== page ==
The dissenting opinion of Judge Brower emphasized the relevance of Understanding No. 3 of the Final Act of the European Energy Charter Conference as part of the “context” of the ECT.

Nonetheless, the majority view was upheld. It reinforced the understanding that Article 26(7) of the ECT, dealing with locally incorporated companies under foreign control, is specifically and only applicable in the ICSID context.

The Role of the Most-Favored-Nation (MFN) Clause in AES Solar v. Spain

Finally, the Claimants suggested that the Most-Favoured-Nation (MFN) clause in the ECT would allow them to invoke the more favorable treatment contained in the Spain-Colombia BIT.

The claimants argued that the Most Favored Nation (MFN) clause of the Energy Charter Treaty permitted them to invoke provisions from the Spain-Colombia Bilateral Investment Treaty (BIT). They pointed specifically to Article 1(2) and Article 10 of the Spain-Colombia BIT, which define the terms “investor” and “investment”, and establish UNCITRAL and ICSID arbitration as the dispute resolution mechanisms, respectively.

In its counter-argument, the Respondent, Spain, asserted that the Claimants couldn’t use the MFN clause of the ECT to introduce provisions from a third-party treaty such as the Spain-Colombia BIT. This was based on their premise that the MFN clause wasn’t designed to import provisions from an external treaty to redefine ‘investor’ or ‘investment’ as set out in the ECT.

Spain fortified this position by invoking precedents from previous arbitral decisions, including Metal-Tech Ltd. v. Republic of Uzbekistan[mfn]Metal-Tech Ltd. v. Republic of Uzbekistan (ICSID Case No. ARB/10/3, Award, 4 October 2013, para. 145): The tribunal ruled that an MFN clause cannot be used to import a more favorable definition of investment contained in another BIT. The claimant must fall within the scope of the treaty to invoke the treaty protections, of which MFN treatment forms part.[/mfn] and HICEE B.V. v. Slovak Republic[mfn]HICEE B.V. v. Slovak Republic (UNCITRAL, Partial Award, 23 May 2011, para. 149): The tribunal opined that the MFN clause cannot be used to broaden the definitions of the investors or the investments themselves.[/mfn]. In both instances, it was established that an MFN clause could not be used to broaden the definitions of ‘investor’ and ‘investment’, thereby strengthening Spain’s argument.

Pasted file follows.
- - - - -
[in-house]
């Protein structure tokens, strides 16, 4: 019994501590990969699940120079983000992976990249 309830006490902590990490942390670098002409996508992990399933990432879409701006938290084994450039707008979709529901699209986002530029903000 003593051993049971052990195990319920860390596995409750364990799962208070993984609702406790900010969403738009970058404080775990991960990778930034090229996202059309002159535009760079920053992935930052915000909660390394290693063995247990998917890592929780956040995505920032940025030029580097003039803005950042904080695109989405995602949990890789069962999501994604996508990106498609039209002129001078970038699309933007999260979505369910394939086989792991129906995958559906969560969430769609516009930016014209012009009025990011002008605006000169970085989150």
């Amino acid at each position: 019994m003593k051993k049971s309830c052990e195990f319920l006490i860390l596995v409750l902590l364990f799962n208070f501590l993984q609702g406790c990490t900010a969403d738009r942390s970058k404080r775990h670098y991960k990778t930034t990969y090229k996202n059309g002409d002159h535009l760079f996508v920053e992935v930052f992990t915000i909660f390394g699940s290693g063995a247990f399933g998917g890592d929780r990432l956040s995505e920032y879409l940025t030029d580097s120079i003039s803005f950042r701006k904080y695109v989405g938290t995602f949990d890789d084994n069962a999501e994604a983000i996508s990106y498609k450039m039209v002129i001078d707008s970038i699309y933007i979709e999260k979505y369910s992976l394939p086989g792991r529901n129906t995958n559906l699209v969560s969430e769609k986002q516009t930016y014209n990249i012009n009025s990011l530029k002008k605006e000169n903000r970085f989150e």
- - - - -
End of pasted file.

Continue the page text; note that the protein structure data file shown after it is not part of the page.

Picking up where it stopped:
Furthermore, Spain highlighted that the MFN clause within the ECT applies only to “Investments… of Investors of other Contracting Parties”. As the Claimants did not fit this category with respect to Spain, they were, according to Spain, ineligible for the benefits of the MFN clause.

Tribunal’s Conclusions and References to Arbitral Jurisprudence

In considering these opposing viewpoints, the Tribunal maintained that even if the Claimants’ interpretation of Article 1(2) of the Spain-Colombia BIT was accepted, it could not allow the MFN clause in the ECT to be used to import provisions from another treaty. This decision echoes the ruling in Société [mfn]Société Générale In respect of DR Energy Holdings Limited and Empresa Distribuidora de Electricidad del Este, SA v. Dominican Republic (LCIA Case No. UN 7927, Award on Preliminary Objections to Jurisdiction, 19 September 2008, paras. 40-41).[/mfn], in respect of DR Energy Holdings Limited and Empresa Distribuidora de Electricidad del Este, SA v. Dominican Republic, where the tribunal stated that the MFN clause only applies to the treatment accorded to defined investments, but not to the definition of ‘investment’ itself.

Building upon this, the Tribunal ruled that since the Spanish entities were not “Investors of other Contracting Parties” in relation to Spain, they could not benefit from MFN treatment. This decision is supported by precedents such as Berschader et al. v. Russian Federation[mfn]Berschader et al. v. Russian Federation (SCC Case No. 080/2004, Award, 21 April 2006, para. 188)[/mfn] and Vannessa Ventures Ltd. v. Bolivarian Republic of Venezuela[mfn]Vannessa Ventures Ltd. v. Bolivarian Republic of Venezuela (ICSID Case No. ARB(AF)/04/6, Award, 16 January 2013, para. 133)[/mfn], which clarify the definition of “investment”.

In the final assessment, the Tribunal, affirming the Treaty’s terms’ literal meaning and declining to support the claimants’ broad interpretation of their ECT rights, concluded that it lacked jurisdiction over certain entities, as the Spanish Claimants could not utilize the MFN clause in the ECT to import a distinct definition of “investor” or “investment” from another treaty.